Mr Veen was rotated out this week by the ICRC but he was replaced by another surgeon who continues to work at Shifa.

"The challenge for war surgery is always the fight against infection and here they were particularly good,'' he said.

"In spite of everything they kept up ward rounds and post-operative care and to make sure Shifa did not get overloaded they kept on moving post-operative cases to other hospitals inside the Gaza Strip and sometimes to Egypt.'' He said during his time he saw no shortages of essential medical supplies like anaesthetics which kept coming from a central Palestinian ministry of health warehouse in Gaza City.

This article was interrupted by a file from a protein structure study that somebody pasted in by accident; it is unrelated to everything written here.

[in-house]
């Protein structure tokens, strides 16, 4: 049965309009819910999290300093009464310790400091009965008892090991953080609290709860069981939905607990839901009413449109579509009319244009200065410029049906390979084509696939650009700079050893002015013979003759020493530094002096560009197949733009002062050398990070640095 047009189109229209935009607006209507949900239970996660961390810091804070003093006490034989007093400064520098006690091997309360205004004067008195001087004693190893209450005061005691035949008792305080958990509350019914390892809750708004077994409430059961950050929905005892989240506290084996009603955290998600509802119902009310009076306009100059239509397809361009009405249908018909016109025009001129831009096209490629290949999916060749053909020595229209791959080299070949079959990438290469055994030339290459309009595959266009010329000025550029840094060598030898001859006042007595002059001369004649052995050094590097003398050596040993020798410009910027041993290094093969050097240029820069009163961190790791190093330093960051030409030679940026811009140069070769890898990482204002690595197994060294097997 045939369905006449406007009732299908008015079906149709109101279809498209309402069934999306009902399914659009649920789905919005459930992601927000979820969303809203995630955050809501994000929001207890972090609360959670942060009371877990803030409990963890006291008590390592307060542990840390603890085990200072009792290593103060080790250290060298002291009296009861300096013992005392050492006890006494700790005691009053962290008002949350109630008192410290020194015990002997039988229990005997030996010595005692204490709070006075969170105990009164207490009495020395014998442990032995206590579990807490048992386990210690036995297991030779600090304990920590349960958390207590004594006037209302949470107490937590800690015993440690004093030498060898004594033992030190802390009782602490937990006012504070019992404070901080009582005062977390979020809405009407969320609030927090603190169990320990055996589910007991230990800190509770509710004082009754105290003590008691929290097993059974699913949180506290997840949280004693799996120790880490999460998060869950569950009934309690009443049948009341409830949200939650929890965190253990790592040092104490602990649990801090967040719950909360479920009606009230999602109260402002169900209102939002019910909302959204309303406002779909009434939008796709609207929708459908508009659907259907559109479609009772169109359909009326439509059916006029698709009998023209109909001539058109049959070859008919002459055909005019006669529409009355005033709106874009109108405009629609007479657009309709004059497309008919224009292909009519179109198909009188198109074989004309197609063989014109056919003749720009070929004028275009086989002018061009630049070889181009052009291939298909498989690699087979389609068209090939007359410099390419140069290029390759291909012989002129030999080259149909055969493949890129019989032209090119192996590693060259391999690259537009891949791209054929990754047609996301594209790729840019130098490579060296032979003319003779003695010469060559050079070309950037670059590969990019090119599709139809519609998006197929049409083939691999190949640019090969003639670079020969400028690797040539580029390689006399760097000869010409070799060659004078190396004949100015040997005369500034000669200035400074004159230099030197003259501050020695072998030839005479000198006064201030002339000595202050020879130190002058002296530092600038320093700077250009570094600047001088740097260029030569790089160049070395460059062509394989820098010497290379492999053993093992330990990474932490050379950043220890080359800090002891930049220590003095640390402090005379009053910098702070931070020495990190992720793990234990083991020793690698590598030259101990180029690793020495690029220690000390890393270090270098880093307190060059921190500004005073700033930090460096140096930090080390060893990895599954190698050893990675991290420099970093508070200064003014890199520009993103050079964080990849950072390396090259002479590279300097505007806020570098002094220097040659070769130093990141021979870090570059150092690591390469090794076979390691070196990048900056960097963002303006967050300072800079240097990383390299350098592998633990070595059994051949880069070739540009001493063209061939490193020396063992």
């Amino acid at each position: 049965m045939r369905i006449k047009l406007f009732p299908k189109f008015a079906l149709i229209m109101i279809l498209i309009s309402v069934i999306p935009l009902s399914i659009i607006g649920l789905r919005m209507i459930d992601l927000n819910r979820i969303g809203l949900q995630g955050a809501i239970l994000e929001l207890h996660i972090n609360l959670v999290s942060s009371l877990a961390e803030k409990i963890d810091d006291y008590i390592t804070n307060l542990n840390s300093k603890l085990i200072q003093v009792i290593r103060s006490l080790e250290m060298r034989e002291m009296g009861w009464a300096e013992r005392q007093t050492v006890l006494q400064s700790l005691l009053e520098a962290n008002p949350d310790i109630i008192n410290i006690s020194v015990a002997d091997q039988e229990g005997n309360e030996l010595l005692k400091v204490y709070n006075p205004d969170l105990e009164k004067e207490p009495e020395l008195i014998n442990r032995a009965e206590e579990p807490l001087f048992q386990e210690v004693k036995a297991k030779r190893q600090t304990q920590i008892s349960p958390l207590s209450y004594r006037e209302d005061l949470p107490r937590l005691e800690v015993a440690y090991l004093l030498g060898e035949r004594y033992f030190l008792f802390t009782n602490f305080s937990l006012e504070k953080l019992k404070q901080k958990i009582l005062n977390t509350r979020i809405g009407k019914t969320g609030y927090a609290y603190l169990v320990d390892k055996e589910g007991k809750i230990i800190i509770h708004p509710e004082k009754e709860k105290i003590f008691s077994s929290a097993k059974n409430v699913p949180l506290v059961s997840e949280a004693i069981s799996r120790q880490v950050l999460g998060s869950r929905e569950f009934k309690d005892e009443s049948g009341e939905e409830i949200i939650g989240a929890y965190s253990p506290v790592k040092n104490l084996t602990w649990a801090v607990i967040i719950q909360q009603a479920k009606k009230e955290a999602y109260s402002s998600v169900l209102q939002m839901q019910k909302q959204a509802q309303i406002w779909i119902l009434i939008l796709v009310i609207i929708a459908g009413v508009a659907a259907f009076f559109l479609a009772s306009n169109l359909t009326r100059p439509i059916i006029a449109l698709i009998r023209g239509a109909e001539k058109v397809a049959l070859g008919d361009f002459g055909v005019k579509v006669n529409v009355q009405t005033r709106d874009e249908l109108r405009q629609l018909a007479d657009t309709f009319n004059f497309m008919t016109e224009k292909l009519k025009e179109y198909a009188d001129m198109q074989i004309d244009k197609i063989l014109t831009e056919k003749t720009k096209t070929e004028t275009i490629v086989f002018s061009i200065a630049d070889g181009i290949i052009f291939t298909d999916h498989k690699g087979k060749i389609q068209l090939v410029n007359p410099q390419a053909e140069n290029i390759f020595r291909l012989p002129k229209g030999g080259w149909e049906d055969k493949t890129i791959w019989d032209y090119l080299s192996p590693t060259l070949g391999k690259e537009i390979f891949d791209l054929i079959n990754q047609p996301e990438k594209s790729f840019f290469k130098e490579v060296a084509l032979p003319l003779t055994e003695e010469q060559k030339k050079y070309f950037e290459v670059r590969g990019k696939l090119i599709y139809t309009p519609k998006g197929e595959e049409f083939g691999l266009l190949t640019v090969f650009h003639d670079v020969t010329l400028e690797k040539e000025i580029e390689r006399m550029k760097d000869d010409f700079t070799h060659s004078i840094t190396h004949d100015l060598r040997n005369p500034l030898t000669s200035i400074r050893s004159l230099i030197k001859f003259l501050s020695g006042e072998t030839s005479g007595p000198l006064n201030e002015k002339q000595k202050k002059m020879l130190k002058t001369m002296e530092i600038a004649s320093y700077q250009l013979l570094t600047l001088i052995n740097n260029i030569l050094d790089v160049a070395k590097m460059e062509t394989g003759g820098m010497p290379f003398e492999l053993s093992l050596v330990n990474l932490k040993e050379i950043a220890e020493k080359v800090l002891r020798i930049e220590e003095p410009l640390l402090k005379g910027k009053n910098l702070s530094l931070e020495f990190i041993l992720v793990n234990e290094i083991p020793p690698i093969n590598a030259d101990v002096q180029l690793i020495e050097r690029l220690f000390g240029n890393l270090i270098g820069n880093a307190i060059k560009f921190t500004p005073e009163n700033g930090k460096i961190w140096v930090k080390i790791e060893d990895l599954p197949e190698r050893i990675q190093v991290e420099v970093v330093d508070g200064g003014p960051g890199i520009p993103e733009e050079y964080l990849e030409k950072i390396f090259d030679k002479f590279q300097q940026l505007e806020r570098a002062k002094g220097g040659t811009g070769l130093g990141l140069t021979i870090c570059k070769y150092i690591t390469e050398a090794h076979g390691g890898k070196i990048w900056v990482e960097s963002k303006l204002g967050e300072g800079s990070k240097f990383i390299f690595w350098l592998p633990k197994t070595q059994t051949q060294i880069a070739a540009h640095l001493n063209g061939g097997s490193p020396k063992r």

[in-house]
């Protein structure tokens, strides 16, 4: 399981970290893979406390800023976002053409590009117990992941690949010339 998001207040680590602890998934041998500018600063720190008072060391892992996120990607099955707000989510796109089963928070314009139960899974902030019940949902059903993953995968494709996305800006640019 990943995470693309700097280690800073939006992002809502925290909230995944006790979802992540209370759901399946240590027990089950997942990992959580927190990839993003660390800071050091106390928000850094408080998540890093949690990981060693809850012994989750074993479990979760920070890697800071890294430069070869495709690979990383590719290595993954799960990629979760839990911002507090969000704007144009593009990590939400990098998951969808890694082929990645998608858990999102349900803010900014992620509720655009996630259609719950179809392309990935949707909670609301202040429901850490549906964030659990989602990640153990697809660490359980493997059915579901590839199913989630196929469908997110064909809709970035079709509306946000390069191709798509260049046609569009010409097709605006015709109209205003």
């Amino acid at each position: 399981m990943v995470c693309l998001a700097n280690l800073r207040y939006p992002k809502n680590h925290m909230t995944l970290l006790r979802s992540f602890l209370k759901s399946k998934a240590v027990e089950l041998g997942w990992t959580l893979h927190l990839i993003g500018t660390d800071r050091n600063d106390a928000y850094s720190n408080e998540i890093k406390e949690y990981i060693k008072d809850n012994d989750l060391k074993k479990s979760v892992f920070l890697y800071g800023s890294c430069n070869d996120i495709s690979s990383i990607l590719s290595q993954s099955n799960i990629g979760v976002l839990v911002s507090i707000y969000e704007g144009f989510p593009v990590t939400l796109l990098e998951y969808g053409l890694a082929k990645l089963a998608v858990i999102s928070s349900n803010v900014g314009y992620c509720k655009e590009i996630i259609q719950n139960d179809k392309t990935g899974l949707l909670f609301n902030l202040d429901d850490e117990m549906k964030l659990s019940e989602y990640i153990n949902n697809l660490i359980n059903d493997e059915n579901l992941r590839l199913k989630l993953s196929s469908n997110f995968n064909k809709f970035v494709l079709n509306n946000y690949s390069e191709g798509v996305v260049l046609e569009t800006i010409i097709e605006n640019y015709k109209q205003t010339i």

But he said another massive medical challenge would only begin when the fighting stops as post-operative care for people who lost limbs and suffered other wounds was essential.

Meanwhile evidence has emerged of the huge number of wounded Palestinians inside Gaza for whom it has been too dangerous to reach hospital.

The ICRC managed last week to persuade Israel to allow a convoy of one jeep and four ambulances into the town of Zeitoun where they were mobbed by wounded and terrified civilians.

The five vehicles eventually left with 103 people on board.

When asked how you get 20 people into a jeep with five seats Antoine Grand, ICRC's director in Gaza, had a simple answer.

"You squash them in,'' he said.